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Understanding the livestock carrying capacity for your Property


How many Dexter cattle can I run on my place?  This is one of those “how long is apiece of string” questions that pop up regularly when manning the stand at field days and farming Expos. It is not generally a question that can be answered on the spot without some information about the property.


The way in which stocking rates are determined is by using an industry standard measure known as DSE or Dry Sheep Equivalent. This works by assessing what type of pasture you have and determining what the DSE stocking rate is for that particular area and pasture type. Your local Department of Primary Industries or Livestock Agent will be able to assist you in determining the DSE rate for your property.



So what has a dry sheep got to do with cows? Well nothing really, it is simply a unit of feed requirement. To give you an idea, a British bred cow such as an Angus,  that weighs 400kg, is not feeding a calf and is not being fattened has a DSE of between seven (7) and eight (8). What that means is that cow needs the equivalent amount of feed per day as seven (7) or eight (8) dry sheep.


If your land has been assessed at having a DSE of eight (8) that means you can run eight (8) dry sheep per acre or one 400kg dry Angus store cow or steer. But if that cow has a three month old calf at foot she will need up to 18 DSE so you could then only run one cow and calf for every 2.2 acres or one per hectare in rough figures. Using those weights as a rough guide you can run 100kg of lactating cow for every 4.5 DSE.


Dexter cattle generally weigh less than an Angus and a fair estimate, to be on the safe side, would be to say a Dexter needs around 75 percent of what the average Angus cow would need.  That of course is in rough terms and many Dexters would weigh even less. Dexter Cattle are known to be exceptional feed converters so their requirements may be less again.


In the absence of an official DSE for Dexter cattle, and to err on the side of caution, working on a Dexter requiring 65-75 percent of the requirements of an Angus will help you work out what your property can feed over the course of a year.


So in answer to the question, you need to find out what the DSE is for your land. Use a safe rule of thumb by estimating your Dexter cattle would require 75 percent of that which is recommended for standard British bred cattle. Remember there is a big difference between the requirements of dry cows or steers, pregnant cows and cows feeding calves.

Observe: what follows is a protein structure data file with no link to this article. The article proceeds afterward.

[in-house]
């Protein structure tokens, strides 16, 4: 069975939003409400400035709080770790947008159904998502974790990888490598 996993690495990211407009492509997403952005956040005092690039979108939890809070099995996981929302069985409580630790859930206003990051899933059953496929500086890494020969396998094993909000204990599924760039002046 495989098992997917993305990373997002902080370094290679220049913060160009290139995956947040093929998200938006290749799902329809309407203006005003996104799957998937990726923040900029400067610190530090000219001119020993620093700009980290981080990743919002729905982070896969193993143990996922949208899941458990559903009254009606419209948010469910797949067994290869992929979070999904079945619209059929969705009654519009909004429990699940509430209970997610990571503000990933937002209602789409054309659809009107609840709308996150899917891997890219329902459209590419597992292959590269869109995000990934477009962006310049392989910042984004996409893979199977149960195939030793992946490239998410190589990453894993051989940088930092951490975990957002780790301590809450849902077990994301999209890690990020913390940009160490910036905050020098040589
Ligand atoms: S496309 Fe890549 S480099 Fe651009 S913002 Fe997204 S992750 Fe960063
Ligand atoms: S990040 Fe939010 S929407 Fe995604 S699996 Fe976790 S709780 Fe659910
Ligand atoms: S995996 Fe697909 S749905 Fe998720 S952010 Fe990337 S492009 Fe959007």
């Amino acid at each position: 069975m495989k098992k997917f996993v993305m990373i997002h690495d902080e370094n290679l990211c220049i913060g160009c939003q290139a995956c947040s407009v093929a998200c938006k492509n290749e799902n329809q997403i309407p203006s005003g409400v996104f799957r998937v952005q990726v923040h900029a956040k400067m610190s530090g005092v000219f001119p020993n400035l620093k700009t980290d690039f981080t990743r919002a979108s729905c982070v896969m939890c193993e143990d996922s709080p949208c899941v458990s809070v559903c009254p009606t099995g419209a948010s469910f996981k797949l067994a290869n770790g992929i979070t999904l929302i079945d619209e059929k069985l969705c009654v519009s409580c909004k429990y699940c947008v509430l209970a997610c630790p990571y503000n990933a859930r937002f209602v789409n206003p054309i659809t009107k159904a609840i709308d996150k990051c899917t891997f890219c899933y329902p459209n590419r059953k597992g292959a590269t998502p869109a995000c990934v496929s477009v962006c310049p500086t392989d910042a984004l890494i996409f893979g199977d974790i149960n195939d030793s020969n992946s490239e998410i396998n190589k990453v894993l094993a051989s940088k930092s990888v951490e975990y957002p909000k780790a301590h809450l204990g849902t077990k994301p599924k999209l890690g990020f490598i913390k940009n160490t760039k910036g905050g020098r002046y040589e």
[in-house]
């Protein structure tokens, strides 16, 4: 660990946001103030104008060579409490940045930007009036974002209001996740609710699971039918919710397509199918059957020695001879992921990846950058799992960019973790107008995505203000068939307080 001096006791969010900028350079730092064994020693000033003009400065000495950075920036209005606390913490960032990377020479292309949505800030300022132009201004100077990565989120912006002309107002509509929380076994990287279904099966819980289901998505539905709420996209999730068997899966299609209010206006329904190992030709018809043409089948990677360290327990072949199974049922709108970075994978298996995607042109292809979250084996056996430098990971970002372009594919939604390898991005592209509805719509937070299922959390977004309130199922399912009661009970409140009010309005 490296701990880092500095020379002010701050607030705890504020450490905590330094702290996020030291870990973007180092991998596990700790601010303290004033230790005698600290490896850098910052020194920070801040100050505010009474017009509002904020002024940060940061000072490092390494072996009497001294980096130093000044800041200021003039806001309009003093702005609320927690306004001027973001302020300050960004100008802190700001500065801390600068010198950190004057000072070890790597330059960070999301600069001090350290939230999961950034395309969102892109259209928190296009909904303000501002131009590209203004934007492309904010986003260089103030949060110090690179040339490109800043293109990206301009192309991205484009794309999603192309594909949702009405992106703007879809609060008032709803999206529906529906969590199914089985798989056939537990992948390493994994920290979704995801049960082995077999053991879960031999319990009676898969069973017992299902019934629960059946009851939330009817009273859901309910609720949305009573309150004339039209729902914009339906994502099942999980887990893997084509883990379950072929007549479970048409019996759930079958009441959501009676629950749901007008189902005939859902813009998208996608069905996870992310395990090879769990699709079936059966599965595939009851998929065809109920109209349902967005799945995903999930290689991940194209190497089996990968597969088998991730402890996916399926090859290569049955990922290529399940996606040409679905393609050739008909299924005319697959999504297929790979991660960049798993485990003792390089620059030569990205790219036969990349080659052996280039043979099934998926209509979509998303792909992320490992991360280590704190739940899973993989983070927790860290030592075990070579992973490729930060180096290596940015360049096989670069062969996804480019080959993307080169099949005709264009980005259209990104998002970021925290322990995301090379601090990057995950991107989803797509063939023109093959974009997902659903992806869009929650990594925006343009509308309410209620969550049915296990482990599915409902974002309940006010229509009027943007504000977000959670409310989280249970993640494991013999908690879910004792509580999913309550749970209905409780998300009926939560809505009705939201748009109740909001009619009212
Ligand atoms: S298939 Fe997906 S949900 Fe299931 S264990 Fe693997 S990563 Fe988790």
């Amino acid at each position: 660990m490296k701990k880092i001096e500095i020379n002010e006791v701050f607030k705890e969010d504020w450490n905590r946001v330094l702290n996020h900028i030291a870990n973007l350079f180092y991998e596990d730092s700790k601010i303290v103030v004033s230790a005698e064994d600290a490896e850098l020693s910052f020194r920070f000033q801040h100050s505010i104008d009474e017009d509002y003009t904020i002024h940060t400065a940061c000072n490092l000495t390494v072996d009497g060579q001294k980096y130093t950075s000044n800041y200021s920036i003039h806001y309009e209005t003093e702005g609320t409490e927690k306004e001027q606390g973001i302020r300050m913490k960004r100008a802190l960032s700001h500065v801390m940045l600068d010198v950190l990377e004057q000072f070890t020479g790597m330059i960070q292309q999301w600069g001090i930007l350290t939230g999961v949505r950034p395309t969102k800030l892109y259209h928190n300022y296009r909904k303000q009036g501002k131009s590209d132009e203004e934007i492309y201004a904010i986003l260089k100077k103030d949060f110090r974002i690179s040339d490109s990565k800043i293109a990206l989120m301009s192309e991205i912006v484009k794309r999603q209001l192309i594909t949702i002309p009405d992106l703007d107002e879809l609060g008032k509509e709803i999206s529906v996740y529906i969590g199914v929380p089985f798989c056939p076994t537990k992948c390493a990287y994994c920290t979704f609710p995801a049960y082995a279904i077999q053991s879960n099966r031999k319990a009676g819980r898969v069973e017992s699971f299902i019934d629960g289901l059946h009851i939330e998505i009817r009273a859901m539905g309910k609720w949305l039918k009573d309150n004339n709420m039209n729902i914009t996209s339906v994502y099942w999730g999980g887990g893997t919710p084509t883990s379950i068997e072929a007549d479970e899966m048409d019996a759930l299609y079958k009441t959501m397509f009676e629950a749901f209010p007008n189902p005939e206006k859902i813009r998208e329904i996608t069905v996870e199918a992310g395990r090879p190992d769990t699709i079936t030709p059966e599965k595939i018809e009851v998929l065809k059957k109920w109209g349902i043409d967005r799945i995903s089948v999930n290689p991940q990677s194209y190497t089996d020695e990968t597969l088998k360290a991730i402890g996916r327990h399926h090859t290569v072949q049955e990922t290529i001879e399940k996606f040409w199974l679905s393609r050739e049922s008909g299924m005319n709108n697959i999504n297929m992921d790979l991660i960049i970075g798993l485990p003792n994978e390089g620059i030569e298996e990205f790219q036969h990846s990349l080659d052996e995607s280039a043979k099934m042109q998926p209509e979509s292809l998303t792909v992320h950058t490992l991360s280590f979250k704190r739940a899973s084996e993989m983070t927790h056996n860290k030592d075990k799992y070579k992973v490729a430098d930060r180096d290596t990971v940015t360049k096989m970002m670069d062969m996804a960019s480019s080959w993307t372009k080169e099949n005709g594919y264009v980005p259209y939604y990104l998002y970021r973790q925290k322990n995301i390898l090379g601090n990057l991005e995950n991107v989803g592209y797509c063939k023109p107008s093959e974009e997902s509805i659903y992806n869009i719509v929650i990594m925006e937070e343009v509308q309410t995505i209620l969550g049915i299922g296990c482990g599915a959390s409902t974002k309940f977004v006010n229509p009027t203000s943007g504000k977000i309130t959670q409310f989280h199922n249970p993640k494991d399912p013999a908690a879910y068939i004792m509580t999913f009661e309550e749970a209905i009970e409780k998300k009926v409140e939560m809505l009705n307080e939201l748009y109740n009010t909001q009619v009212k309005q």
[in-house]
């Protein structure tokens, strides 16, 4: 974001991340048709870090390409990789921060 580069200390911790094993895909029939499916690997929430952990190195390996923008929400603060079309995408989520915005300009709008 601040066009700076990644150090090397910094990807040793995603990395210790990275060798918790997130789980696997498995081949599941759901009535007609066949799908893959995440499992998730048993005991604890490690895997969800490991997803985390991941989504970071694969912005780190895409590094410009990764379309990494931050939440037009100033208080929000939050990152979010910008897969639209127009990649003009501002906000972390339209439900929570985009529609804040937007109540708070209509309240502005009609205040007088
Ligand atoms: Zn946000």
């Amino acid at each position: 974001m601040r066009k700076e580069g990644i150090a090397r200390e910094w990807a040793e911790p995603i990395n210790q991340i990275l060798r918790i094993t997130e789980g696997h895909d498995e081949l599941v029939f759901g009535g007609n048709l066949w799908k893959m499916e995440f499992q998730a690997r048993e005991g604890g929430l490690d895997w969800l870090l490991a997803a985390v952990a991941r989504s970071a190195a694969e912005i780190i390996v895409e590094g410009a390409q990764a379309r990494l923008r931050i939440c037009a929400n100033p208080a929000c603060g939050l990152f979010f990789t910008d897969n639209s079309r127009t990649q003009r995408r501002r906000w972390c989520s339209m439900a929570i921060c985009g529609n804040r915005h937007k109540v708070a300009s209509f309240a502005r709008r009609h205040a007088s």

Always stock for the worst time of year and allow room for growth. There will be time when you may be running three times the number of breeding cows with weaned yearlings and new calves at foot. Check with your local government department or stock agent for advice on stocking rates and feed requirements in your area.


Dexter cattle are renowned for being good doers that thrive well on a range of pastures and are talented foragers.


That having been said, it does not mean they will just do well in overstocked, over grazed paddocks.  Understanding the needs of cattle in general is a good starting point when setting up your property for livestock.


The type and volume of pasture you have on your place will determine the stocking rates for Dexter cattle or any other livestock.


Small holdings generally have a limited number of paddocks which are often in use constantly. This may alter the productivity of the land and subsequently, the stocking rates. Calculations for stocking rates need to take into account any other animals sharing the space including the kids’ pony and any wild visitors such as kangaroos.


Knowing the DSE of your property and the DSE requirements for the different types of livestock will assist you in managing your property.


Information about DSE stocking rates and the requirements of different breeds is available through most government agricultural departments. These differ in each state so contact links to relevant departments and agencies in each state have been provided to help you find the information you need.


Ref: Weights and DSE for Angus cattle used in this article were obtained from

Photo: (top) By Gill King - Granite Ridge -Vic. (Bottom) By Gillian Vernon - Damolock Dexters. WA

Written by: Roz Michelini


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